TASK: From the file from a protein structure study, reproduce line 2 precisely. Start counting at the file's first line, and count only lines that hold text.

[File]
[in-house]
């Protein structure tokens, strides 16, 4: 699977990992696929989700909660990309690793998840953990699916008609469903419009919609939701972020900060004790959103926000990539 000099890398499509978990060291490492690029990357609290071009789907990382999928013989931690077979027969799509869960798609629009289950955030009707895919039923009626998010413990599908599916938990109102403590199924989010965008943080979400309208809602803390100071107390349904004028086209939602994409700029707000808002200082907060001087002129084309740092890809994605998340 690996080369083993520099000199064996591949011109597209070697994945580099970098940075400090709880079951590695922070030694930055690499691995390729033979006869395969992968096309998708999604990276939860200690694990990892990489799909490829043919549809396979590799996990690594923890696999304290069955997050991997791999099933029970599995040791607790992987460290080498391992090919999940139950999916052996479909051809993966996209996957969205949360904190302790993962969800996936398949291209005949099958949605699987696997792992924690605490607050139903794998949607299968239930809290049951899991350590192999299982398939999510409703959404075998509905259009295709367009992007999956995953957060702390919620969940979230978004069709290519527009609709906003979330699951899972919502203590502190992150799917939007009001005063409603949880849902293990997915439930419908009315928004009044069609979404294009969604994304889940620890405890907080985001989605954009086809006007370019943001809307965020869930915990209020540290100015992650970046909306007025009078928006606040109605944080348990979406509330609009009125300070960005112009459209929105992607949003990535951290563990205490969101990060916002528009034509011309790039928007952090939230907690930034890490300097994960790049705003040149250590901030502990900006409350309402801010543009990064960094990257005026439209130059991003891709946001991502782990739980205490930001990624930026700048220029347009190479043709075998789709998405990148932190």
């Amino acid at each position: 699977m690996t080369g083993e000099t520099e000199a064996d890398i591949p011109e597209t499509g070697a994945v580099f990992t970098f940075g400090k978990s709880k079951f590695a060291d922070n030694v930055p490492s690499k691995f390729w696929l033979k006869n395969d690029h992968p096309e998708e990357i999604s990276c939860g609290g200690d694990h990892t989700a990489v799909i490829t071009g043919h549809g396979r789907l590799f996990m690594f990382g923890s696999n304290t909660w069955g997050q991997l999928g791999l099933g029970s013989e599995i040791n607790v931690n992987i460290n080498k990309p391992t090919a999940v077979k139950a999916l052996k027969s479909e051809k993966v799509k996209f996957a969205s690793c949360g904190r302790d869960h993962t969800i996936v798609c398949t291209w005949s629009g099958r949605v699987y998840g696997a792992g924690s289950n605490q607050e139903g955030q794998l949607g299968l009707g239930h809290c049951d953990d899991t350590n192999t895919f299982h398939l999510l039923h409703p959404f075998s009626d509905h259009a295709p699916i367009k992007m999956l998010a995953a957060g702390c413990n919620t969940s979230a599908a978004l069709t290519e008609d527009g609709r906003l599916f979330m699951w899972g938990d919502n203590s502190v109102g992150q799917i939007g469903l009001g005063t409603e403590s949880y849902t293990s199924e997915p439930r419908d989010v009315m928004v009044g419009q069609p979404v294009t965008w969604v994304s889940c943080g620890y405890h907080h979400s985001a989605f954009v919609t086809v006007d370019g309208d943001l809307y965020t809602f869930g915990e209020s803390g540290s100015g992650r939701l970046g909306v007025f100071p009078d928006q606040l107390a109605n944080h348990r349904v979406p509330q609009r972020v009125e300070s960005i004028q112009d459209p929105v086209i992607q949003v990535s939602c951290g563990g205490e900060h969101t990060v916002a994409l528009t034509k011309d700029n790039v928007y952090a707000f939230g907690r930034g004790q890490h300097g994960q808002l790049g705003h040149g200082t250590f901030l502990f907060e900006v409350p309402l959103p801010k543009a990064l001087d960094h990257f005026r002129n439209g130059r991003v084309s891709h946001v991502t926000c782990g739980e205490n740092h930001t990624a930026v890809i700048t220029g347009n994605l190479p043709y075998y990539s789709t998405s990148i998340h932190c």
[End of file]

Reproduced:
């Protein structure tokens, strides 16, 4: 699977990992696929989700909660990309690793998840953990699916008609469903419009919609939701972020900060004790959103926000990539 000099890398499509978990060291490492690029990357609290071009789907990382999928013989931690077979027969799509869960798609629009289950955030009707895919039923009626998010413990599908599916938990109102403590199924989010965008943080979400309208809602803390100071107390349904004028086209939602994409700029707000808002200082907060001087002129084309740092890809994605998340 690996080369083993520099000199064996591949011109597209070697994945580099970098940075400090709880079951590695922070030694930055690499691995390729033979006869395969992968096309998708999604990276939860200690694990990892990489799909490829043919549809396979590799996990690594923890696999304290069955997050991997791999099933029970599995040791607790992987460290080498391992090919999940139950999916052996479909051809993966996209996957969205949360904190302790993962969800996936398949291209005949099958949605699987696997792992924690605490607050139903794998949607299968239930809290049951899991350590192999299982398939999510409703959404075998509905259009295709367009992007999956995953957060702390919620969940979230978004069709290519527009609709906003979330699951899972919502203590502190992150799917939007009001005063409603949880849902293990997915439930419908009315928004009044069609979404294009969604994304889940620890405890907080985001989605954009086809006007370019943001809307965020869930915990209020540290100015992650970046909306007025009078928006606040109605944080348990979406509330609009009125300070960005112009459209929105992607949003990535951290563990205490969101990060916002528009034509011309790039928007952090939230907690930034890490300097994960790049705003040149250590901030502990900006409350309402801010543009990064960094990257005026439209130059991003891709946001991502782990739980205490930001990624930026700048220029347009190479043709075998789709998405990148932190």